When asked about Crowder, Rick Carlisle has said that Crowder is just a "ball mover." This also makes some amount of sense. Units with players like Vince Carter and Brandan Wright and Dirk are, by definition, going to have more firepower than the units that Crowder is going to be used against. As long as Crowder just acts as a fulcrum for passes to go around to other players, the ball isn't sticking, and plays can go through that allows the more talented offensive players to just do their thing.
On the other hand, if Crowder is just a "ball mover," then defenses can (and do) just completely ignore Crowder and go about playing 4-on-5. As nice as it might be to have a player who keeps the ball moving well, I have to imagine that, in all practicality, it won't counter all the offensive trouble he brings up.
Finally, it's possible that Crowder is just actually that good of a defender when he's playing against reserves, and good defense creates transition offense. This is probably most realistic, but still, it's hard to believe that he's so good on defense that the team is suddenly elite on that end.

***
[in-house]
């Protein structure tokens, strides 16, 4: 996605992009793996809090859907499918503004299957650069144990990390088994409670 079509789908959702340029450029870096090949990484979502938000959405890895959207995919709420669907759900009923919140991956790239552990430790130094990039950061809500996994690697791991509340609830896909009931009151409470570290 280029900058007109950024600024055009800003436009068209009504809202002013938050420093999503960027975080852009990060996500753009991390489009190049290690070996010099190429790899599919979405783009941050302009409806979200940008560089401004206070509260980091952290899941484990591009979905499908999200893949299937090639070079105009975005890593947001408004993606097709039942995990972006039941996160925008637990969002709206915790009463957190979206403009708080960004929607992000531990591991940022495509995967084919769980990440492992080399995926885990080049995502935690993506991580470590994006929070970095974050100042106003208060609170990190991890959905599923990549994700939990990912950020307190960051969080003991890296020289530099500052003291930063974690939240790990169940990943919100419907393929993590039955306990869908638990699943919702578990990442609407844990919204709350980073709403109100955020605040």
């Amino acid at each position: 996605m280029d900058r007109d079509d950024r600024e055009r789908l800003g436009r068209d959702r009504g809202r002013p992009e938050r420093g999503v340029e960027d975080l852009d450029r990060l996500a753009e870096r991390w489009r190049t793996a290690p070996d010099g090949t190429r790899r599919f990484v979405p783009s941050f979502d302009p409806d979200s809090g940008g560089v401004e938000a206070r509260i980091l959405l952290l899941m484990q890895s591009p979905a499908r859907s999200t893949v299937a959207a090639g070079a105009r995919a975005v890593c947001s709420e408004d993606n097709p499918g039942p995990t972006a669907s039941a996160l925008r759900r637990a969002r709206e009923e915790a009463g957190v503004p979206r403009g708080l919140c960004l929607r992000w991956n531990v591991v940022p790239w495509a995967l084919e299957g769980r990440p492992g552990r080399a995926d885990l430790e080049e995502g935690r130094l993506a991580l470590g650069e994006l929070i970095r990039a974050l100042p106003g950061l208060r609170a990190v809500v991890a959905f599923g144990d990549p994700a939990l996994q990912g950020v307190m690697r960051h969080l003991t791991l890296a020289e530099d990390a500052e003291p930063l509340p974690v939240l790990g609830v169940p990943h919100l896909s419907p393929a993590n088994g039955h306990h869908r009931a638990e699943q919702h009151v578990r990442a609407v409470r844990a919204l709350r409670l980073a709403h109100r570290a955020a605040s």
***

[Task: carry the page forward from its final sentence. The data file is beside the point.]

The answer to the question of "why does Crowder have such an impact" is probably a combination of the three, honestly. His defense is huge, but mostly because he's also playing along with players who are far above average on defense against bench units (Vince, Matrix, Dalembert/Wright). Moving the ball helps, but so does the fact he shoots enough threes that even if he's bad at them, not-super-smart-teams don't want to leave him.
But it's still hard to say whether or not we can consider Jae Crowder "good." I don't know how most people feel, but the thought of calling Crowder a good player actually gives me a minor heart attack. He can't do much of anything very well; he just fits the role that he needs to fill, and he's smart about it.
So, the question ends up being: is managing to successfully fit a role, even if you have no real skills, enough to be deemed "good?" At what point can't we say that filling a role well makes a player good? How many skills does a player need to have before they get that recognition?
It's not a question that I can answer, but I do at least find it interesting that Jae Crowder is Dallas' personal thought experiment on how good a bad player can be.